The story of the Dalit vote in the 2014 election has two intertwined accounts. First, nationally the Bharatiya Janata Party (BJP) has managed to win more votes among Dalits than the Congress has. Second, the decline of the Bahujan Samaj Party (even among Dalit voters) suggests that the party’s ambition of scaling up nationally is now a distant dream.
How did the BJP fare among Dalits in this election? The party in the post-1990s era managed to attract only one in every ten Dalit voters. However, this time, one in every four Dalits voted for the BJP. The ratio is even higher for the National Democratic Alliance coalition where nearly one in every three Dalits voted for it. The BJP has surpassed both the Congress and the BSP in attracting a larger share of Dalit vote. The BJP’s Dalit vote base in this election is largely the upwardly mobile sections (urban, educated, middle classes, with high media exposure).
Shift in Dalit vote
The recent shift among Dalit voters was largely propelled by two reasons. First, pre-election alliances played an important role. The party entered into an alliance with Dalit leaders like Ram Vilas Paswan’s Lok Janshakti Party (LJP) in Bihar, Ramdas Athavale’s Republican Party of India (Athvale) in Maharashtra, and inducted Udit Raj in Delhi. Second, as evident from the survey data, Narendra Modi’s popularity cut across caste lines. Mr. Modi and his party became the symbolic vehicles representing the dissatisfaction with the Congress.
Much of the BJP’s gain among Dalit voters came at the expense of the Congress and the BSP. In two-party competition States (Himachal Pradesh, Uttarakhand, Rajasthan, and Gujarat), the Congress lost a huge chunk of its Dalit vote to the BJP. In other States, State-level parties such as the Trinamool Congress in West Bengal, the Biju Janata Dal in Odisha, and the All India Anna Dravida Munnetra Kazhagam in Tamil Nadu performed well and garnered a major portion of the Dalit vote. The Left Front in West Bengal received a major drubbing and huge chunk of its Dalit vote base shifted toward the Trinamool Congress. The BJD in Odisha gained a share of Dalit votes from the Congress. Similarly, the Congress lost a substantial share of Dalit votes to the Telangana Rashtra Samithi in Telangana, and to the NDA coalition and YSR Congress in Seemandhra. There was not much change in Dalit voting pattern in the southern states of Kerala, Karnataka and Tamil Nadu.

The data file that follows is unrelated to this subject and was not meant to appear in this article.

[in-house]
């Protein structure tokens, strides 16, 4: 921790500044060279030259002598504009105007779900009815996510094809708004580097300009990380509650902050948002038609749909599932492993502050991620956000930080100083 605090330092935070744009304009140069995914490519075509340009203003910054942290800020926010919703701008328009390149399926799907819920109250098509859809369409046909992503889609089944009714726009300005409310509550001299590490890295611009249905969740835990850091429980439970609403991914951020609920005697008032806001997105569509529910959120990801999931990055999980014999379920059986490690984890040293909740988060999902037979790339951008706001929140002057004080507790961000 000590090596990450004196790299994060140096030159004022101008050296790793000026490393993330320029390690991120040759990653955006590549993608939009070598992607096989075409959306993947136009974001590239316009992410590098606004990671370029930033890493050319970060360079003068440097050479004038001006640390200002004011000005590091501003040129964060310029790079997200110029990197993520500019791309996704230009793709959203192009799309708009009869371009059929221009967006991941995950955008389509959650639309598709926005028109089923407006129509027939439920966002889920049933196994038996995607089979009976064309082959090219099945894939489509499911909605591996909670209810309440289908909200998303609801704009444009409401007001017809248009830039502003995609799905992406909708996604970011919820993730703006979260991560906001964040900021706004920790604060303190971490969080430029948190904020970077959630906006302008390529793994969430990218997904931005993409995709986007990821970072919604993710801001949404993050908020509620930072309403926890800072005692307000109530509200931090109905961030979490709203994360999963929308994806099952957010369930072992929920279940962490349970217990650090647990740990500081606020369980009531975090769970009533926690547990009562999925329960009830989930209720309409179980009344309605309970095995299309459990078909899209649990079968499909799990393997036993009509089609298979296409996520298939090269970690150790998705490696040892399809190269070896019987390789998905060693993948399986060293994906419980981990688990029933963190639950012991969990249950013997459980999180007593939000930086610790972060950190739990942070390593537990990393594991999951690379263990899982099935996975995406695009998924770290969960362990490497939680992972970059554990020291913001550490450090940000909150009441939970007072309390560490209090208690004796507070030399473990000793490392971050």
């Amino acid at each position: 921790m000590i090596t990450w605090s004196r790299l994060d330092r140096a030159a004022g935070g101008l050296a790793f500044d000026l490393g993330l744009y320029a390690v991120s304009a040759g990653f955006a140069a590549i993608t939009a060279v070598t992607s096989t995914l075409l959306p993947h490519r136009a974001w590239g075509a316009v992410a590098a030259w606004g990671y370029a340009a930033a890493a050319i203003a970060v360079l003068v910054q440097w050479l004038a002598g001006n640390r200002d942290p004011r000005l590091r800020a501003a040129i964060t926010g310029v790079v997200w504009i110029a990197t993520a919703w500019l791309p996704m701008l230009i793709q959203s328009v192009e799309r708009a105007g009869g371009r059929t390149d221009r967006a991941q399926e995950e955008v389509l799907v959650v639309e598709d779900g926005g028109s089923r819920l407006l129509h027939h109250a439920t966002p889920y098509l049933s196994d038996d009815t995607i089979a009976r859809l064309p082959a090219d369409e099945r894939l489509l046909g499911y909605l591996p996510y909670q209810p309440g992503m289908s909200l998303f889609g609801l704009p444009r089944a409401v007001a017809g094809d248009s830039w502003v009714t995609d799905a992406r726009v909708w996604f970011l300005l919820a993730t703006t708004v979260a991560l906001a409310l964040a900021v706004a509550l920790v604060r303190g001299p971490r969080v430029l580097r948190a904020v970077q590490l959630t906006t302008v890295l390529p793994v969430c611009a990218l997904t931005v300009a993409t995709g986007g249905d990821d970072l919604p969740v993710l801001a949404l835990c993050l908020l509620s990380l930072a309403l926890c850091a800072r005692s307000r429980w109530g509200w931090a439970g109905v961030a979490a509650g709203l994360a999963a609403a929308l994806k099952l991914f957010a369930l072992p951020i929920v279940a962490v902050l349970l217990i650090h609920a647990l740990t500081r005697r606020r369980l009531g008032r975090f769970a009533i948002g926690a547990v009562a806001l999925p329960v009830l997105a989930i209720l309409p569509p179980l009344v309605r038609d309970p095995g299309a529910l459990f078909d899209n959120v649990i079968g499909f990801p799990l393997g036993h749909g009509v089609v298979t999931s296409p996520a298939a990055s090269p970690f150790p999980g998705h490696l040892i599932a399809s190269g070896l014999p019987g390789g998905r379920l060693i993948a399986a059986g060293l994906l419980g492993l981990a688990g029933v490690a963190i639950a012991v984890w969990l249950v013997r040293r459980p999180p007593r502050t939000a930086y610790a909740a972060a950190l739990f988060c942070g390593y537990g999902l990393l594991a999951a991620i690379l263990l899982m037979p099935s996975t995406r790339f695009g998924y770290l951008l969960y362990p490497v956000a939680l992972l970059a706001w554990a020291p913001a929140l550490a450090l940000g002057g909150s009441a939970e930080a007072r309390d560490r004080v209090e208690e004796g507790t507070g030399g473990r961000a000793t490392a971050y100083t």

On the other hand, the BSP lost a substantial portion of its Dalit vote base to the BJP in Uttar Pradesh (U.P.), Haryana, Delhi, Madhya Pradesh, and Maharashtra. The Aam Aadmi Party (AAP) became the principal beneficiary of the losses incurred by the Congress and the BSP among Dalit voters in Delhi and Punjab. It wouldn’t be an exaggeration to say that the BSP’s vote base outside U.P. is largely made of Dalit electorates. The BSP failed to win a single seat in this election. Though the party’s decline in national vote share (6.2 per cent in 2009 to 4.1 per cent in 2014) is largely due to the drubbing it received in U.P., its poor performance outside the State added to the misery. The BSP’s votes share in U.P. declined by 8 percentage points (from 27.4 per cent in 2009 to 19.6 per cent in 2014).
The NES survey data helps in understanding the popularity of the BSP and its leader Mayawati in this election. In 2009 Lok Sabha elections, the BSP and Mayawati were aiming for the high office in Delhi after winning a single-handed majority in Uttar Pradesh in 2007. The party failed to cater to the ambitions of its core constituency. Data show that the preference for Mayawati as Prime Minister has tremendously declined since 2009. Unless Mayawati makes a serious effort in reinventing her organisational machinery, encourages a second line of leadership, and develops a credible political message, Dalit politics is likely to bypass the BSP.
(Rahul Verma is with Lokniti-CSDS and Travers Department of Political Science, University of California, Berkeley, U.S.)